Substance Abuse &
Eating Disorders

Many people use alcohol and other substances to celebrate, relax or to feel better when they are bored, lonely, or unhappy, but not everyone will develop an addiction.  An addiction can develop depending on environmental and biological factors.  If you grew up in a home where drinking was common, it can lead to drinking problems later in life.  Peer pressure is also a major cause – being asked to drink or smoke by friends is one of the strongest predictors of substance abuse in adolescents.

It is a complex disease of which might involve several underlying issues, with many people using drugs or alcohol as a temporary escape from painful feelings and stress in the moment, or to escape the pain of traumas such as:

  • Physical or sexual abuse
  • An unstable homelife from a young age 
  • Rape
  • Witnessing Traumatic events
  • Military combat & PTSD

Do you recognise any of these?

  • Do you feel guilty about your substance abuse?
  • Do you feel angry when others comment or criticise?
  • Do you feel that substance is the most important thing in your life
  • Are spouses, family or friends worried about you?
  • Do you have cravings?
  • Do you feel better when using?
  • Do you want to cut down but cant?
  • Do you feel sick when cutting down?

If you have answered yes to any of the above, then you could have a problem.

Eating Disorders 

Our counsellors can give you a chance of “controlling the eating disorder, rather than it controlling you”

We can help you to understand what is happening and why. An eating disorder is when you develop an unhealthy relationship with food, which can dominate your life and affect your physical and mental health. This could relate to eating too much or too little, becoming obsessed with your weight or body shape, or over-exercising.

Eating disorders can be serious and life-threatening conditions – and it can be hard to recover on your own. Treatment from your doctor along with professional counselling are vital.

For some people, their behaviour around food can be used to cope with painful emotions or to take control of their lives. Counselling can provide a safe place to talk about these emotions and can also be helpful in changing thoughts.

The most common signs of eating disorders are:

  • Obsessiveness and being preoccupied with your weight or body shape
  • Consuming very little food or skipping meals altogether
  • Binge-eating – either with or without purging afterwards
  • Forcing yourself to be sick
  • Over exercising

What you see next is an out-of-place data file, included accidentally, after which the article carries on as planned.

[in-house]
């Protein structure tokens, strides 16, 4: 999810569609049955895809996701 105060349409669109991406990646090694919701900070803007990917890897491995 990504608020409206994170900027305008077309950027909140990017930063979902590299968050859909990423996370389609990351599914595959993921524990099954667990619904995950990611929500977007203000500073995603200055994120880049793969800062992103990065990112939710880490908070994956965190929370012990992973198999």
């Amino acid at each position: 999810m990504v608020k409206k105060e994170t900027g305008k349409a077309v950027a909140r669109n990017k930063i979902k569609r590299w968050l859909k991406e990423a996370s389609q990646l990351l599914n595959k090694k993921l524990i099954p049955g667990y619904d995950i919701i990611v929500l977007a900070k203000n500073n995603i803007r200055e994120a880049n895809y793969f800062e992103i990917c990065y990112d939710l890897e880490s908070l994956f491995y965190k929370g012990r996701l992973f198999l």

Physical warning signs can include:

  • Noticeable changes in your weight
  • Dizziness & Tiredness
  • Always feeling cold
  • Problems with sleeping
  • Digestive problems such as stomach cramps
  • Conditions such as dry skin, dry hair and brittle nails
  • Your periods become irregular or stop altogether

There are many variations of eating disorder, but the three most common disorders are:

Anorexia Nervosa – People believe that they are overweight even though they might be dangerously underweight. They restrict their food intake and obsess about calories, and sometimes they cut out certain foods altogether. Sufferers tend to be underweight, and in severe cases, anorexia can result in heart, brain, or multi-organ failure and death.

Bulimia Nervosa – People with bulimia frequently eat large amounts of food in a short period of time. They then attempt to purge, to compensate for the calories consumed, by forced vomiting, fasting, laxatives, diuretics, enemas, or excessive exercise. However, individuals with bulimia usually maintain a relatively normal weight, rather than becoming underweight or overweight.                                                                                               

Binge Eating Disorder. –. Individuals with this disorder have symptoms similar to those of bulimia, but they do not use purging behaviours, such as vomiting or excessive exercise, to compensate for their binges.             Sufferers have a lack of control over their eating patterns, which can lead to feelings of shame, disgust, or guilt. People with binge eating disorder are often overweight or obese. 

Can we help?

Get in touch

If you require further information, please get in touch with us and a member of the team will contact you shortly.  

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